Post-season Analysis: 2013 Chicago Bears

The Chicago Bears finished their 2013 campaign with a record of 8-8, the definition of average. In years past, fans would be complaining (and rightly so) about the need for a spark on the offense, one that would creatively make use of the weapons and quarterback available to us. No longer is that the case. In 2013, that usually dependable Chicago Bear defense was exposed over the course of 16 games, leaving fans confused and the coaches under fire. But what really happened and where do the Bears go from here? Well, I’ve got some answers for you. They’re hidden in the eighteen thousands words below. Try to find them all!

What Worked (AKA The Offense)

Marc Trestman’s west-coasty system wasn’t even fully installed until later in the season, but everyone saw the offense’s potential for greatness under the new head coach. They averaged the second-most points in the league, behind only the record-shattering Broncos. They ranked fifth in passing offense and a respectable sixteenth in rushing. (But that rushing number is a bit deceptive because of how often Matt Forte was catching passes instead of receiving hand-offs.) When is the last time you remember the Bears having an offense that statistically impressive? I’m so used to seeing squads that are good at “managing the clock” and “avoiding turnovers,” but this was the best Bear offense I’ve ever seen. And it clearly became better as the season went along.

The quarterback position was once again a source of drama for Chicago, as injuries to Jay Cutler (groin, ankle) allowed Josh McCown to enter the starting line-up and earn himself a nice paycheck somewhere for the 2014 season. Jay’s signed to return next season (and the next few after that), so there’s no quarterback controversy this offseason. In fact, there’s barely any necessary changes to make on the offensive side of the ball. (But I will address the Bears’ free agency needs and possible departures soon.) Jay’s footwork and downfield accuracy did improve in 2013 under Trestman, despite the 12 interception total.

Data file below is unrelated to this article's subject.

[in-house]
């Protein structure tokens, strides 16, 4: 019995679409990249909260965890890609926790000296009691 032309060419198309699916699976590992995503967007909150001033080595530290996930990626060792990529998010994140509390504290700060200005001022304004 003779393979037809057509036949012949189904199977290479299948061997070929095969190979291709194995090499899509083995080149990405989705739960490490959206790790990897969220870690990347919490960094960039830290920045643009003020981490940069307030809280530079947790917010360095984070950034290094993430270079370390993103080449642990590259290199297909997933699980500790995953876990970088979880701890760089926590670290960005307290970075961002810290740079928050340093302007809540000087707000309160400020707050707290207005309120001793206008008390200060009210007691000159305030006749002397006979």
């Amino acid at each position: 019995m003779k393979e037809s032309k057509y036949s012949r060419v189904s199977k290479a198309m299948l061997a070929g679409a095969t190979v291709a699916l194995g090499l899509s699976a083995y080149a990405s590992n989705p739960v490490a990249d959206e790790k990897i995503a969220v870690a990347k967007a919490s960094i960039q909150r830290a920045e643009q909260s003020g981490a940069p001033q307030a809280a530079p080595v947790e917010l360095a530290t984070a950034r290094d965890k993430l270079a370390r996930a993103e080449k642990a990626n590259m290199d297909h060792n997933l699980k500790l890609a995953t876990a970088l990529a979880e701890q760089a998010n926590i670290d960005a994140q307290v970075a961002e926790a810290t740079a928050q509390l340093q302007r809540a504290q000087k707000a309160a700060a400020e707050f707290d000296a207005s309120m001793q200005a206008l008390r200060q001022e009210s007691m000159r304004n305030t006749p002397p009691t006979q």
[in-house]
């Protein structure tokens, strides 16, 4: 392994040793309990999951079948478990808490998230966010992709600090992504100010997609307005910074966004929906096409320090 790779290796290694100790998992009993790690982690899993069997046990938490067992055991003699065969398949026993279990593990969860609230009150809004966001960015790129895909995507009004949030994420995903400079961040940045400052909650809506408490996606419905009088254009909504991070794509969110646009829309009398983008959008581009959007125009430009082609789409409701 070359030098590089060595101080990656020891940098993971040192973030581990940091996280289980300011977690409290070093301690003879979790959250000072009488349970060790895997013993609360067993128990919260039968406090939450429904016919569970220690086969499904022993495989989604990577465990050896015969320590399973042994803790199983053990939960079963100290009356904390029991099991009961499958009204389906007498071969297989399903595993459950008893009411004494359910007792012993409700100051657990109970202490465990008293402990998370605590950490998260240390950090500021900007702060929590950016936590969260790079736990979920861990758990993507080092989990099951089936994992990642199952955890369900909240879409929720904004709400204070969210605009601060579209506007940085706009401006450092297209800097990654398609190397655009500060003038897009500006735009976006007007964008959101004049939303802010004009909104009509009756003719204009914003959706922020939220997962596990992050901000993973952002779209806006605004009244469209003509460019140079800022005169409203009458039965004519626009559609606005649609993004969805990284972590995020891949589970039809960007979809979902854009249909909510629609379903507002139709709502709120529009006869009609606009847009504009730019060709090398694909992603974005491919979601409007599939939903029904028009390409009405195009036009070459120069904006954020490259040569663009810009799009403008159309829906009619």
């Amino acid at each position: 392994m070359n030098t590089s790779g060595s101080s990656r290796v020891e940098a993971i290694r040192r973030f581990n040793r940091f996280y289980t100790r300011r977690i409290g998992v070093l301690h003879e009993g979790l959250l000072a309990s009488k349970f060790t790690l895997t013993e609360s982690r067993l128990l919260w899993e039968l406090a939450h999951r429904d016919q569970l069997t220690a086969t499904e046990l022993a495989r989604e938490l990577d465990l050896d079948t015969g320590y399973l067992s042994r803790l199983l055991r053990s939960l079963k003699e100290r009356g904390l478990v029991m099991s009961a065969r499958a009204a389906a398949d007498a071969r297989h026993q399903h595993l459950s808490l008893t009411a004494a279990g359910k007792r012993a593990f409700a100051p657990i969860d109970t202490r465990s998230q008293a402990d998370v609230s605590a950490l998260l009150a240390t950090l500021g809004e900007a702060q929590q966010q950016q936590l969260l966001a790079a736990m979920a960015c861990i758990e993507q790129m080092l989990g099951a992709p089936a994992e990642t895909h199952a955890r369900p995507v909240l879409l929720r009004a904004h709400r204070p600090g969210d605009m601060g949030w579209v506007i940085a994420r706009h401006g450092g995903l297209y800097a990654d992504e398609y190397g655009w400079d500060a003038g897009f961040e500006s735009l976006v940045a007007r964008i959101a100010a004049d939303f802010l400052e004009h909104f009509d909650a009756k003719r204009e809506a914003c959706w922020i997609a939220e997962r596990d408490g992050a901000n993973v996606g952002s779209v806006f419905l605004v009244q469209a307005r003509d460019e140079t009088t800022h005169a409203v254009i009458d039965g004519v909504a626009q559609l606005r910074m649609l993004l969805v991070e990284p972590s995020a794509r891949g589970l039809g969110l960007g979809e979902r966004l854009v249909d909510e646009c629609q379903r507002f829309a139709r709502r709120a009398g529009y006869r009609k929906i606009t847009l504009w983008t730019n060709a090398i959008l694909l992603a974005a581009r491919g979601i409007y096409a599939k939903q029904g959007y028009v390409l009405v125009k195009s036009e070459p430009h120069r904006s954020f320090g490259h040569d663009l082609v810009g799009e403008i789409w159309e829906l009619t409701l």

Matt Forte had one of his best seasons in the NFL, earning a Pro Bowl bid. Forte finished second in the league in rushing yards (1339) and also caught a whopping 74 passes. Yes, it is Marshall Faulk territory we’re talking about now. Forte’s statistical excellence (along with just common sense) is why I get perturbed when anyone says we should trade the running back. He’s still the engine of this offense.

Brandon Marshall may have had a “down year” by his standards, but he caught 100 passes once again and nabbed 12 touchdowns, which means he’s hand back-to-back double-digit touchdown seasons. So he’s clearly on his way to being the best Bear receiver ever. Alshon Jeffery put on a highlight show in his second year, coming through with a break-out performance that more than satisfied the pre-season hype. Earl Bennett had a decent year as Cutler’s third receiver, but it was Martellus Bennett that stood out at the tight end position. But no matter the spot, the Bears had a viable offensive weapon.

In fact, Jeffery’s season earned him a spot in this ridiculous combo-trailer for Kevin Costner’s 3 Days to Kill.

Quick timeout. This just looks like an excuse for these guys to play around on a set. And It’s nice that Jeffery is considered comparable to Crabtree and Bryant, but when did the NFL get into bed with Kevin Costner? Between this and his playing the Browns’ head coach in Draft Day, he’s all over my football. Anyways back to the Bear offense.